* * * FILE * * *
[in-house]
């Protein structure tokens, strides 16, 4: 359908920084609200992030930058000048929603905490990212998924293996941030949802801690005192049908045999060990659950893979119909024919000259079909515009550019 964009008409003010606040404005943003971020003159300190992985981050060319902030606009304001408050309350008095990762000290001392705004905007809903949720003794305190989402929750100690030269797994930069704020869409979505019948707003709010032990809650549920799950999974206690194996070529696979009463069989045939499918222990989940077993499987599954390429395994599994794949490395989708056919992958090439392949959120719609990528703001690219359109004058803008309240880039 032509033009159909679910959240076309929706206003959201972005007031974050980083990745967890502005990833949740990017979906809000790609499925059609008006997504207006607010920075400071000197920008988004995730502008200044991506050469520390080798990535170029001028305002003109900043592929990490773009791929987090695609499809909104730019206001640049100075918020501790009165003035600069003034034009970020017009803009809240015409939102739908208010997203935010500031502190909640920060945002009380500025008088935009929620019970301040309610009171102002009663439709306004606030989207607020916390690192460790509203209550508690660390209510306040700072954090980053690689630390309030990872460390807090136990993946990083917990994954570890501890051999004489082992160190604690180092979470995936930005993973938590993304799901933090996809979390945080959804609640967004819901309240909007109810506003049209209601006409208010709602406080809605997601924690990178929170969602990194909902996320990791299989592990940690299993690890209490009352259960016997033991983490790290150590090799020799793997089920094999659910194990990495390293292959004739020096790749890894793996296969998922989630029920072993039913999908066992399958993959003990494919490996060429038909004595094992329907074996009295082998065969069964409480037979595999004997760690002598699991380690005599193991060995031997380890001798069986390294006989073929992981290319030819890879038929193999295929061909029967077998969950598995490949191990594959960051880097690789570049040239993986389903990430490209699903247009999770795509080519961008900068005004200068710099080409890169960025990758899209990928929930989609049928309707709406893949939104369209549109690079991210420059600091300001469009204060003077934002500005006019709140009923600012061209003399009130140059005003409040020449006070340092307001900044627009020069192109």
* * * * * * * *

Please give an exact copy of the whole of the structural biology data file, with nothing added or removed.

[in-house]
């Protein structure tokens, strides 16, 4: 359908920084609200992030930058000048929603905490990212998924293996941030949802801690005192049908045999060990659950893979119909024919000259079909515009550019 964009008409003010606040404005943003971020003159300190992985981050060319902030606009304001408050309350008095990762000290001392705004905007809903949720003794305190989402929750100690030269797994930069704020869409979505019948707003709010032990809650549920799950999974206690194996070529696979009463069989045939499918222990989940077993499987599954390429395994599994794949490395989708056919992958090439392949959120719609990528703001690219359109004058803008309240880039 032509033009159909679910959240076309929706206003959201972005007031974050980083990745967890502005990833949740990017979906809000790609499925059609008006997504207006607010920075400071000197920008988004995730502008200044991506050469520390080798990535170029001028305002003109900043592929990490773009791929987090695609499809909104730019206001640049100075918020501790009165003035600069003034034009970020017009803009809240015409939102739908208010997203935010500031502190909640920060945002009380500025008088935009929620019970301040309610009171102002009663439709306004606030989207607020916390690192460790509203209550508690660390209510306040700072954090980053690689630390309030990872460390807090136990993946990083917990994954570890501890051999004489082992160190604690180092979470995936930005993973938590993304799901933090996809979390945080959804609640967004819901309240909007109810506003049209209601006409208010709602406080809605997601924690990178929170969602990194909902996320990791299989592990940690299993690890209490009352259960016997033991983490790290150590090799020799793997089920094999659910194990990495390293292959004739020096790749890894793996296969998922989630029920072993039913999908066992399958993959003990494919490996060429038909004595094992329907074996009295082998065969069964409480037979595999004997760690002598699991380690005599193991060995031997380890001798069986390294006989073929992981290319030819890879038929193999295929061909029967077998969950598995490949191990594959960051880097690789570049040239993986389903990430490209699903247009999770795509080519961008900068005004200068710099080409890169960025990758899209990928929930989609049928309707709406893949939104369209549109690079991210420059600091300001469009204060003077934002500005006019709140009923600012061209003399009130140059005003409040020449006070340092307001900044627009020069192109």